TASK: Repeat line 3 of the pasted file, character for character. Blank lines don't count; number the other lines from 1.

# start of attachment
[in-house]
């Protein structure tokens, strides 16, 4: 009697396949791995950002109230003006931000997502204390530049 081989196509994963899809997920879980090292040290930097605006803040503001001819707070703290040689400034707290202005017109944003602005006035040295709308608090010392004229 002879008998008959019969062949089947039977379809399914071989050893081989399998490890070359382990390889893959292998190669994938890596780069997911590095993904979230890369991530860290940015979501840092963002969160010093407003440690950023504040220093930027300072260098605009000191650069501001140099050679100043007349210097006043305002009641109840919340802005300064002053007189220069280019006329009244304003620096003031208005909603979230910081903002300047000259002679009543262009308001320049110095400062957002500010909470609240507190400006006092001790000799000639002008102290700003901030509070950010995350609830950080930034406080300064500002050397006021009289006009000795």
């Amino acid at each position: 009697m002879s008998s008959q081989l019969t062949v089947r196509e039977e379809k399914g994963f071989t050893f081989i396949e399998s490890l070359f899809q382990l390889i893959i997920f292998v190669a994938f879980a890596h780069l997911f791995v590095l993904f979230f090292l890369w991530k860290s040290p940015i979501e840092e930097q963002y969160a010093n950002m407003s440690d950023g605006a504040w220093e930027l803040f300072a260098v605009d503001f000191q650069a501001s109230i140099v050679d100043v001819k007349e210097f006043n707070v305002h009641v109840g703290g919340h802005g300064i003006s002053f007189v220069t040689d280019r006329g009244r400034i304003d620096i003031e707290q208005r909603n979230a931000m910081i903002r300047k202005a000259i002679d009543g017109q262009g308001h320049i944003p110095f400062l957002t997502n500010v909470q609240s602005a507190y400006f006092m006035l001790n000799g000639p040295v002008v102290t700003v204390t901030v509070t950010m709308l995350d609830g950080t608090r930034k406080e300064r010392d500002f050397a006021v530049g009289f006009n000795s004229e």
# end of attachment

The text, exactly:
């Amino acid at each position: 009697m002879s008998s008959q081989l019969t062949v089947r196509e039977e379809k399914g994963f071989t050893f081989i396949e399998s490890l070359f899809q382990l390889i893959i997920f292998v190669a994938f879980a890596h780069l997911f791995v590095l993904f979230f090292l890369w991530k860290s040290p940015i979501e840092e930097q963002y969160a010093n950002m407003s440690d950023g605006a504040w220093e930027l803040f300072a260098v605009d503001f000191q650069a501001s109230i140099v050679d100043v001819k007349e210097f006043n707070v305002h009641v109840g703290g919340h802005g300064i003006s002053f007189v220069t040689d280019r006329g009244r400034i304003d620096i003031e707290q208005r909603n979230a931000m910081i903002r300047k202005a000259i002679d009543g017109q262009g308001h320049i944003p110095f400062l957002t997502n500010v909470q609240s602005a507190y400006f006092m006035l001790n000799g000639p040295v002008v102290t700003v204390t901030v509070t950010m709308l995350d609830g950080t608090r930034k406080e300064r010392d500002f050397a006021v530049g009289f006009n000795s004229e």